AX: In the episode “Nothing Personal,” Mike/Deathlok gives Ward a temporary heart attack to coerce Skye to do something. When Ward recovers and starts complaining, Mike pats him on the cheek while exiting the room. Was the pat on the cheek something that was directed, or did you decide to do that.
RICHARDS: I get asked so often about that. I didn’t plan it, I didn’t think about it, it wasn’t in the script. That was the very first time we did it on camera. I did it and I just felt it and I did it and that was it and the director [Bill Gierhart] told me, “I love the slap on the cheek, keep it.” It never quite worked as well as that first time when it was spontaneous, so I’m glad they used that take.
AX: As Deathlok, you’re wearing facial appliances as well as what looks like a very heavy costume. Is either the makeup or the costume more influential on your performance?
RICHARDS: I would definitely say they’re equally influential. The makeup, for example, I’m always aware of which side is Mike and which side is Deathlok, and when I can, I try to favor the side of the face that I feel like the character is more “in,” so when I feel like Mike is [more in control], I try to favor the side without makeup, and vice-versa. The costume is very helpful for many reasons. It puts me in the body of the character and my first few days as Deathlok, when I had on the makeup and the costume, it took me awhile to figure out how he should walk, how he moves. You wouldn’t really think it would be something that took so much thought, but it really did. The costume really influences the way that I stand and the way that I talk. That was something that I wasn’t prepared for, but it’s like a different voice that almost comes out when I’m in the entire get-up. So they are equal influences.
AX: That Deathlok costume looks heavy …
AX: Has there been anything particularly physically challenging you’ve had to do in the show, especially given that you’re having to run and jump and punch in that heavy gear?
RICHARDS: Every single episode, yes. Even going to work, which sometimes is at four-thirty in the morning, doing makeup for two hours, getting dressed, which takes a while, then shooting all day is a test of endurance, so it is a huge challenge, and to me it’s a very physical performance, even though it doesn’t always seem like it, but it definitely takes a lot of stamina and a lot of planning, in terms of things like going to the bathroom and taking naps [laughs].
AX: You’ve talked in the other interviews about learning to play what you don’t want in this role. Is what Mike wants not having to do anything that he’s currently being forced to do?
RICHARDS: Exactly. Because in acting school, the first lesson of acting is, you always play what the character wants, that you’re trying to get what the character is after. However, in this situation, everything that I have to do is not only not my choice, it’s not what I want and it’s the opposite of who I am as a human being. So it was really difficult to figure out how much gusto do I put into jumping on top of a police car and punching through to pull Skye out of it. It’s not what I want to be doing, but I have to do it. So when I realize that every move I make, my son’s life depends on it, then I realize I have to throw my entire self into it. So that was kind of tricky to figure out, because obviously Mike has great affection for Skye and everyone in S.H.I.E.L.D., but he has to do these things to keep his son alive. So it was tricky figuring that out.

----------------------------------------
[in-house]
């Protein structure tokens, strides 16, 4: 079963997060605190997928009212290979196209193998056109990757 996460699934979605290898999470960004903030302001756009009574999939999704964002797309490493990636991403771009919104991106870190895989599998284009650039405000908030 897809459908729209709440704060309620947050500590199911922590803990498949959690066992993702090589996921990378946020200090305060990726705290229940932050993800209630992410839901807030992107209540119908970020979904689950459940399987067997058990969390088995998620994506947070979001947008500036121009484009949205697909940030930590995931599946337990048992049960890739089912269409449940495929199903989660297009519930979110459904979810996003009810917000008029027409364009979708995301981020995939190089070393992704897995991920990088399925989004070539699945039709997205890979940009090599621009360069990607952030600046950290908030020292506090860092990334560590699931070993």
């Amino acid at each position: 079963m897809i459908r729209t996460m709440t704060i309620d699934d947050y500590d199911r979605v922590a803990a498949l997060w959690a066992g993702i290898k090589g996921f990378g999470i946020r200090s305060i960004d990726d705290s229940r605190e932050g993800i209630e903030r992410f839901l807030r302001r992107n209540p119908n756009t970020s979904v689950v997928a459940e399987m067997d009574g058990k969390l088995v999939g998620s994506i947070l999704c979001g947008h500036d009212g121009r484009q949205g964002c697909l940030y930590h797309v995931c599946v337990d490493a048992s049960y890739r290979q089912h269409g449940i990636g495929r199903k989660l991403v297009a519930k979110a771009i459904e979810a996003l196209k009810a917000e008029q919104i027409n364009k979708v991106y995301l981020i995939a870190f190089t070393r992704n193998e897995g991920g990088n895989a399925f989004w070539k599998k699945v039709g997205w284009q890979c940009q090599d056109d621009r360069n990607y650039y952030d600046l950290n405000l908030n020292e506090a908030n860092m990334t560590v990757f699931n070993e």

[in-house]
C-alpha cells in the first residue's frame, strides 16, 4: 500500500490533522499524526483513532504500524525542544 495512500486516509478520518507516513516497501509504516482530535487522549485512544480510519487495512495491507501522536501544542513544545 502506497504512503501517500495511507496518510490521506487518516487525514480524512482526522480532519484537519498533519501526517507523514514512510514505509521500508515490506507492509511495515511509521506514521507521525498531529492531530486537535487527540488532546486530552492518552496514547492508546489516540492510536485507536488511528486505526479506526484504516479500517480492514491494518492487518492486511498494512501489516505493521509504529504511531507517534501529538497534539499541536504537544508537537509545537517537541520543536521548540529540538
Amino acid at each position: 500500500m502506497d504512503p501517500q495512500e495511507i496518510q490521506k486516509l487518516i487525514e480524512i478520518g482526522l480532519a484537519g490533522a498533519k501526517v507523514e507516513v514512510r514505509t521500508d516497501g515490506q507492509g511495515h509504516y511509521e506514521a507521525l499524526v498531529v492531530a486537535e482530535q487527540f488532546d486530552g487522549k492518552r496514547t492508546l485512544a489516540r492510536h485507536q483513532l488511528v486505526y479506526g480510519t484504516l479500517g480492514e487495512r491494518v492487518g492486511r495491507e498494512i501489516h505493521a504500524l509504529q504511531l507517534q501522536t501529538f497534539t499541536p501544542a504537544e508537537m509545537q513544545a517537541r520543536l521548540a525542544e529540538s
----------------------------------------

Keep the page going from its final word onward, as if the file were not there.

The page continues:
AX: You talk about Mike like he’s a real, separate person. Do you always think of your characters as real people?
RICHARDS: Definitely, but I’m kind of crazy like that, and it’s okay. But absolutely. Like if Mike were in a room with me, I would know that he was Mike and I was J. We’re very different from each other. He suffers from a lot of guilt and a lot of self-condemnation, more so than I do. And I feel like, because he keeps trying to get over his mistakes from the past, he keeps winding up in a worse and worse situation.
AX: Mike originally accepted some physical enhancements from an organization that turned out to be Centipede because he couldn’t get worker’s comp and he couldn’t get a job with his injury. He had no idea where it would lead. In the last season of ANGEL, Gunn accepted a mental enhancement from Wolfram and Hart, the demonic law agency where the team was working, which he didn’t realize would indirectly lead to the death of his friend Fred. Do you see any similarity between these situations for Mike and Gunn?
RICHARDS: Hmm. Gunn said he didn’t fit in, and that was why he wanted the upgrade so bad, that he didn’t know where he fit. That’s a different reason, I think, for taking an upgrade than just trying to make a life for your child. So I think in that regard, they’re different, but isn’t it interesting that they both have huge consequences. So that’s the first time I’ve ever seen the similarity between those two characters, because Gunn is an entirely different person from me, too. I mean, it would be kind of cool for me to sit in a room with the both of them, because they are so different to me.